Friday, September 18, 2009


Summer is over but many Americans are still traveling in Europe on vacation. If you happen to be anywhere near Beaune, it's so worth a visit. Beaune, the last walled-in city in France is truly out of an Alexander Dumas novel with worn cobble-stone streets and courtyards. Definitely worth a sleepover. Richard and I had the opportunity to be there not long ago when he produced some specials for the Food Network and I got to tag along. The city is enchanting and I half-expected to see the Three Musketeers come flying off one of the geranium-covered balconies.

Much to our delight the network splurged and we (including the 4 man crew) were booked at the Hostellerie de Levernois just outside the walled city. We drove onto wooden bridge over a storybook brook to enter the property that was nestled in acres of gardens. I immediately wanted to move in. The rooms, decorated in country French florals, were set apart from the main building that housed the check-in desk and its multi-star restaurant. Each room had a lovely terrace overlooking those gardens and, unlike any of our other hotels in Europe, this one had wash cloths. We made a reservation at the restaurant.

As our reservation witching hour approached we strolled to dinner through the gardens and over the expansive front lawn.

The restaurant didn’t disappoint in upscale elegance and amazing food. Richard had the five course tasting menu that included sweetbreads. He had never before tried sweetbreads and wasn’t all that excited to see them included as one of his courses. Innards! Shiver! But in the spirit of this Food Network adventure, he tasted them. He liked them. He really liked them.

One crew member had Bresse chicken with a sauce reduction that must have taken hours. Another had a three course dinner that included red mullet sautéed with Provencal herbs. My dinner was baby rack of lamb for one and included a foie gras appetizer that I yearn for every time I see a slab of liverwurst. The director, who had barely been out of Tennessee before, ventured out of his shoe-leather-meat comfort zone and tried a filet of sole dinner which contained no food or ingredient that he hadn’t eaten in some way, shape or form back home in Knoxville.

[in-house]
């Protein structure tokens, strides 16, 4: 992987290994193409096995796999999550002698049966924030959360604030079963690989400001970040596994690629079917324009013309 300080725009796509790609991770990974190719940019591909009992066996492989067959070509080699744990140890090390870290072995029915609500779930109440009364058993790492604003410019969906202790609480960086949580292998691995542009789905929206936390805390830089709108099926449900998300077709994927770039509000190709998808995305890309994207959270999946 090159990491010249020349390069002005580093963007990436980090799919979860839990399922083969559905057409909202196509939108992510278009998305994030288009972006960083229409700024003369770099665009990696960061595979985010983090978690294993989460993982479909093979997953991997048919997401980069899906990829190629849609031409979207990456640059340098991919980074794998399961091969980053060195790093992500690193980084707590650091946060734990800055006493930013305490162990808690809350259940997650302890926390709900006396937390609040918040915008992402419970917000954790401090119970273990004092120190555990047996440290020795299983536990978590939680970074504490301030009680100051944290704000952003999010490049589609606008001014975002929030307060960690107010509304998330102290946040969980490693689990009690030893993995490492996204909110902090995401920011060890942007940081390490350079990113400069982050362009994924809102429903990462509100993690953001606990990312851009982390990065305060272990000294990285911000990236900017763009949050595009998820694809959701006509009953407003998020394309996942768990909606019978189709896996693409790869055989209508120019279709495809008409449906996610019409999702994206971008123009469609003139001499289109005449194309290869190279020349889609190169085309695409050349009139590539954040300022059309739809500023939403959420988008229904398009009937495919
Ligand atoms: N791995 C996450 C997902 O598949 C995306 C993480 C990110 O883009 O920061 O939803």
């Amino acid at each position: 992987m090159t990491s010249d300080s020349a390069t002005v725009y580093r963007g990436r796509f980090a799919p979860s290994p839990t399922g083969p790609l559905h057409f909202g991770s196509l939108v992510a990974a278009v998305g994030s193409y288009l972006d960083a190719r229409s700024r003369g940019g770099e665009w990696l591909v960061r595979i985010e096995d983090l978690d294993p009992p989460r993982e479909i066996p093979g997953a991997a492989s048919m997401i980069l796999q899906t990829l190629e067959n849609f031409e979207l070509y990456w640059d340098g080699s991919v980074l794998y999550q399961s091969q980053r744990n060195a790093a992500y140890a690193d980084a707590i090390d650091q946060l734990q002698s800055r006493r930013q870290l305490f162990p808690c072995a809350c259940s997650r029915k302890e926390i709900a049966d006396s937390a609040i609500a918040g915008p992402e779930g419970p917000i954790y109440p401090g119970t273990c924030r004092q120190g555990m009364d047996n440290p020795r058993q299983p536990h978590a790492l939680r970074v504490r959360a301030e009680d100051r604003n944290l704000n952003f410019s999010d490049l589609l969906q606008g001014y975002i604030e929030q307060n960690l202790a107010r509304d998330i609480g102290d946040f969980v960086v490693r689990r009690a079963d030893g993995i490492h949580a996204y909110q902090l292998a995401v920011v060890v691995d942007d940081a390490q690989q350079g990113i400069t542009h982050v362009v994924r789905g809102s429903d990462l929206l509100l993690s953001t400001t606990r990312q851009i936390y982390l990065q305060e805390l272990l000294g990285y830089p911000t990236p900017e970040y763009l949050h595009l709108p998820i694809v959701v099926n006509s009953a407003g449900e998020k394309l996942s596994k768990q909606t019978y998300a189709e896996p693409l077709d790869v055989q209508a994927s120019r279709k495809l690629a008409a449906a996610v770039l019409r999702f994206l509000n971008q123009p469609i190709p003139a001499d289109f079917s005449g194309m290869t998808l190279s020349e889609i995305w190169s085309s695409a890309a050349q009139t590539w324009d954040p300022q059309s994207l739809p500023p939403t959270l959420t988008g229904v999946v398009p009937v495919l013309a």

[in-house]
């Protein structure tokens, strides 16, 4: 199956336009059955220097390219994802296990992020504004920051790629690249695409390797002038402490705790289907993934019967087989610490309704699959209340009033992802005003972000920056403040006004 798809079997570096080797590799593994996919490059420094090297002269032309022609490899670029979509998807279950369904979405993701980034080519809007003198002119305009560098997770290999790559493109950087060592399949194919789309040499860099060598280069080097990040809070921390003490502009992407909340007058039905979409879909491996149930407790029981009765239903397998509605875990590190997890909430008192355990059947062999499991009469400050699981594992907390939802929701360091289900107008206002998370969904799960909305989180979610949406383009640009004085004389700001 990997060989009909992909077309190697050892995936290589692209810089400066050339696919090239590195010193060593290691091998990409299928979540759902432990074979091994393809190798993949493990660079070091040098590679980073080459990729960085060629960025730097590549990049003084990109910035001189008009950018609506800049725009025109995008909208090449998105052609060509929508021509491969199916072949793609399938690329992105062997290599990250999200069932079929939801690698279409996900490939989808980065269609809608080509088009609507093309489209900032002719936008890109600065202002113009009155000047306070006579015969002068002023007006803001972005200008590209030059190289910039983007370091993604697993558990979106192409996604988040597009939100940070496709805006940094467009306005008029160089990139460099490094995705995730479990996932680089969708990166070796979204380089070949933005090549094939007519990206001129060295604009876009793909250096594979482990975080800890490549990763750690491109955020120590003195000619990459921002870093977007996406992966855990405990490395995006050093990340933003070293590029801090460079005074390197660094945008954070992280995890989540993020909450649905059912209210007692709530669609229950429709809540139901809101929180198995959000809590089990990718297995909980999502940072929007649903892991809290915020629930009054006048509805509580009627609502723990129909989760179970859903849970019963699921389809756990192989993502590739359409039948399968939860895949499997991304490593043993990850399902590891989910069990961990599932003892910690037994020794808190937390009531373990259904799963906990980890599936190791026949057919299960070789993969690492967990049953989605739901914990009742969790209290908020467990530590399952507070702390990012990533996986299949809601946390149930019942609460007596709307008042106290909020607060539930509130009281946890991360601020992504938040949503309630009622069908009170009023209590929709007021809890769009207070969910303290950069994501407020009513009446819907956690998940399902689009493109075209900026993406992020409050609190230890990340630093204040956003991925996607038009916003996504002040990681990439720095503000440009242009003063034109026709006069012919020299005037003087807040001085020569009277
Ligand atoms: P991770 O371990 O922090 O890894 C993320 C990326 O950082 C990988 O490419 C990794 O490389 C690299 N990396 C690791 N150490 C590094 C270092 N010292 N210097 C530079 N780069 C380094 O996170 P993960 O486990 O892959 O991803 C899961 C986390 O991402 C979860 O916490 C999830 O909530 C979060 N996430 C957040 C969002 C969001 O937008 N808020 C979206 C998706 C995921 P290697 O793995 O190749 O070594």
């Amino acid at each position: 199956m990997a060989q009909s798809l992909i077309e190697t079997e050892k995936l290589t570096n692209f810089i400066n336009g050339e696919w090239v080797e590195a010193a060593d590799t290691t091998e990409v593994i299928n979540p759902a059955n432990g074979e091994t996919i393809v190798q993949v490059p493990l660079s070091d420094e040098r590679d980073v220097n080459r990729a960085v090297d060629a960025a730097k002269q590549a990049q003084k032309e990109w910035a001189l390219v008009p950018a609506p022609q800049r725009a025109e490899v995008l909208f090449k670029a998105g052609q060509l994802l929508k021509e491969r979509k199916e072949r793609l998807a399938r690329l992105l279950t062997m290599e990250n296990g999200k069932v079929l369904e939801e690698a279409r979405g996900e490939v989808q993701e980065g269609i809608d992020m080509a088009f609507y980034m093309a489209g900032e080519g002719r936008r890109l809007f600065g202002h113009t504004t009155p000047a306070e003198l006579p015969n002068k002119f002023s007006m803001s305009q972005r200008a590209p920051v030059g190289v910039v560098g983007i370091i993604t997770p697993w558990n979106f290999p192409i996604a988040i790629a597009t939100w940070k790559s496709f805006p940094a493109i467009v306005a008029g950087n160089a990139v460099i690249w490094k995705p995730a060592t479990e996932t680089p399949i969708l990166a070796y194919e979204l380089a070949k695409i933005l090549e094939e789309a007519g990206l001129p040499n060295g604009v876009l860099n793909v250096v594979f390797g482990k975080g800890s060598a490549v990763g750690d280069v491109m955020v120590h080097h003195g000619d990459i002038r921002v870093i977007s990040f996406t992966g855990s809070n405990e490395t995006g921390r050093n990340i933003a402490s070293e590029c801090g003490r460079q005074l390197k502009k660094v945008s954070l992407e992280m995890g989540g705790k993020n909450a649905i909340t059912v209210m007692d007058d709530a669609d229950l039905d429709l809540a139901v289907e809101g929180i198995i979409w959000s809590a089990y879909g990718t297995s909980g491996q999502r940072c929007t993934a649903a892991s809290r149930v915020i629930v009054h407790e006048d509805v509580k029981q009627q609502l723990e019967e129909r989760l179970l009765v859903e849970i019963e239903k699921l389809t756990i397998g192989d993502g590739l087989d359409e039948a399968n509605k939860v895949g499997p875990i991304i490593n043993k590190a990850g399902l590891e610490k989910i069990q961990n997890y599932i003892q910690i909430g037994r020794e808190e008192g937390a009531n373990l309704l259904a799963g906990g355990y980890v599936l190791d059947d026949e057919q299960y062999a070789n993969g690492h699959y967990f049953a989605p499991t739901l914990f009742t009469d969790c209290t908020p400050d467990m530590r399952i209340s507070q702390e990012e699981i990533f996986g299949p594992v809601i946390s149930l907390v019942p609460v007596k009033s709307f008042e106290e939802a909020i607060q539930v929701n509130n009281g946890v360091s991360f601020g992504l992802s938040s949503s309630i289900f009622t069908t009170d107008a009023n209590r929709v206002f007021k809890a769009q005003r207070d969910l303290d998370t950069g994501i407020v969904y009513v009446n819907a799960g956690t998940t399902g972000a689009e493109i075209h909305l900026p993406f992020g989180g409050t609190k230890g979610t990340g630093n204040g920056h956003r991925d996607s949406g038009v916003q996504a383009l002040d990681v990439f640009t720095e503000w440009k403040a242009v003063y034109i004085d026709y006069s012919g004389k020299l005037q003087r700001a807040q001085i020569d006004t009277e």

The wines: Burgogne and Sancerre.

Desserts ran the gamut from chocolate delights to fruit pastries. But as delicious at it was, what I remember most about the meal was the cheese tray… though ‘tray’ is a gross understatement. It was a cheese cart. A big cheese cart. Two tiers! Filled with nearly every imaginable French cheese. I realized that when the waiter asked me what cheeses I’d like to try I was suppose to select three or four – perhaps five at the most, but nooooooooo. I wasn’t going to be dining there again any time soon, if ever, so I went for it and asked to taste everything… I was in cheese heaven. All-in-all the restaurant, considered one of France’s greatest, lived up to its reputation, so if you’re wandering around France and find yourself in Beaune and want a fantastic meal, walk, don’t run, to the restaurant in the Hostellerie de Levernois .


Sandy Carlson said...

C'est génial!!!

Anonymous said...

As Charles DeGaulle once said, "how can you govern a country that has 246 kinds of cheeses?" Sounds like Ilona would LOVE to taste them all. (And I'd be right there at the cheese cart, too! C'est bon!